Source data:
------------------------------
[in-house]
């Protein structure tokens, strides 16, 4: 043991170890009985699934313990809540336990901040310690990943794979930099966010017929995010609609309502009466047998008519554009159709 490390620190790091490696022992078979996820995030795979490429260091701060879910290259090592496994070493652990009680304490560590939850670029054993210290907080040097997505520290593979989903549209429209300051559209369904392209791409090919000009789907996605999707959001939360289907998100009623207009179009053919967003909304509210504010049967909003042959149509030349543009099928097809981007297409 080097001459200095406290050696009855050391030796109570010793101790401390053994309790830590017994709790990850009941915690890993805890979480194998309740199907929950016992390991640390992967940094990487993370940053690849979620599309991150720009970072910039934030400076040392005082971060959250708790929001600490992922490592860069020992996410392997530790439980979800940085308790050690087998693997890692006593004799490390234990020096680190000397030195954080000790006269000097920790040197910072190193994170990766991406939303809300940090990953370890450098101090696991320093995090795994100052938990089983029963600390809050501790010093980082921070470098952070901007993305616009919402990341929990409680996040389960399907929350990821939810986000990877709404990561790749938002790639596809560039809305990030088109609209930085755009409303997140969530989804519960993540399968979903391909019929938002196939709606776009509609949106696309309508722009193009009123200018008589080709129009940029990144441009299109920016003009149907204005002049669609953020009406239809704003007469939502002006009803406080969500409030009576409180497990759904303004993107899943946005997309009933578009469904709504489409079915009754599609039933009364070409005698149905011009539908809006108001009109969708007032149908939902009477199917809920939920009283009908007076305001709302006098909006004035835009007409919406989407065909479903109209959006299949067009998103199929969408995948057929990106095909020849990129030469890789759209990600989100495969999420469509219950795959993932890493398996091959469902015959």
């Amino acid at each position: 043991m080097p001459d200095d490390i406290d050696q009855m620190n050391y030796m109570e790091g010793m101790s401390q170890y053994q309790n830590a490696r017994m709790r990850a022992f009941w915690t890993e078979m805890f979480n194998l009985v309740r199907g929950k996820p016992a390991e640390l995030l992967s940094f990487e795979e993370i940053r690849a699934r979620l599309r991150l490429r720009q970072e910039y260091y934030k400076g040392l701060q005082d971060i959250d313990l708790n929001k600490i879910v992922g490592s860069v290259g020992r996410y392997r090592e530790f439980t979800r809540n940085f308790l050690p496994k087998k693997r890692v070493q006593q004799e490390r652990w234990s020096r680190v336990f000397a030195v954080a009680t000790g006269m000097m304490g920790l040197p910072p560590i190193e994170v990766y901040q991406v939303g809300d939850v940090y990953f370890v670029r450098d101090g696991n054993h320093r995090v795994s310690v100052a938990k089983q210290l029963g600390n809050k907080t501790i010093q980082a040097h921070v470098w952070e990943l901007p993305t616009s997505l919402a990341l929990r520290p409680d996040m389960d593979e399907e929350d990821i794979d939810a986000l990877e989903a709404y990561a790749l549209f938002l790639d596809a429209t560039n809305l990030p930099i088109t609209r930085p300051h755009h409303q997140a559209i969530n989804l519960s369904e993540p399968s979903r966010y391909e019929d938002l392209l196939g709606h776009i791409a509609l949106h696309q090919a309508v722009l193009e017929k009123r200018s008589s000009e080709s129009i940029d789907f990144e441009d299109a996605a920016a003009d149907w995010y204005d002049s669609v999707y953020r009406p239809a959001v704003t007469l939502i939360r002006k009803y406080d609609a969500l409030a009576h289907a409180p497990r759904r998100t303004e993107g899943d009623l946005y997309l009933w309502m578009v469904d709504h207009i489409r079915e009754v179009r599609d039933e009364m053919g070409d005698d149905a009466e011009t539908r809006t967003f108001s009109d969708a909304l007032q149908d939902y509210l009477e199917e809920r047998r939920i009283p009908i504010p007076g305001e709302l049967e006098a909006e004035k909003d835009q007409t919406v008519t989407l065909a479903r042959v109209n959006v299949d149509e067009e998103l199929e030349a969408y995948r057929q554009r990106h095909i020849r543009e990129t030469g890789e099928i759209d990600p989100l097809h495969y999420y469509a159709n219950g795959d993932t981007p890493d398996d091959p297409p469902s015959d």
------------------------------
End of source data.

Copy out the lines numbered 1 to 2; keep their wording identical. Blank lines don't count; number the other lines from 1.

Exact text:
[in-house]
């Protein structure tokens, strides 16, 4: 043991170890009985699934313990809540336990901040310690990943794979930099966010017929995010609609309502009466047998008519554009159709 490390620190790091490696022992078979996820995030795979490429260091701060879910290259090592496994070493652990009680304490560590939850670029054993210290907080040097997505520290593979989903549209429209300051559209369904392209791409090919000009789907996605999707959001939360289907998100009623207009179009053919967003909304509210504010049967909003042959149509030349543009099928097809981007297409 080097001459200095406290050696009855050391030796109570010793101790401390053994309790830590017994709790990850009941915690890993805890979480194998309740199907929950016992390991640390992967940094990487993370940053690849979620599309991150720009970072910039934030400076040392005082971060959250708790929001600490992922490592860069020992996410392997530790439980979800940085308790050690087998693997890692006593004799490390234990020096680190000397030195954080000790006269000097920790040197910072190193994170990766991406939303809300940090990953370890450098101090696991320093995090795994100052938990089983029963600390809050501790010093980082921070470098952070901007993305616009919402990341929990409680996040389960399907929350990821939810986000990877709404990561790749938002790639596809560039809305990030088109609209930085755009409303997140969530989804519960993540399968979903391909019929938002196939709606776009509609949106696309309508722009193009009123200018008589080709129009940029990144441009299109920016003009149907204005002049669609953020009406239809704003007469939502002006009803406080969500409030009576409180497990759904303004993107899943946005997309009933578009469904709504489409079915009754599609039933009364070409005698149905011009539908809006108001009109969708007032149908939902009477199917809920939920009283009908007076305001709302006098909006004035835009007409919406989407065909479903109209959006299949067009998103199929969408995948057929990106095909020849990129030469890789759209990600989100495969999420469509219950795959993932890493398996091959469902015959």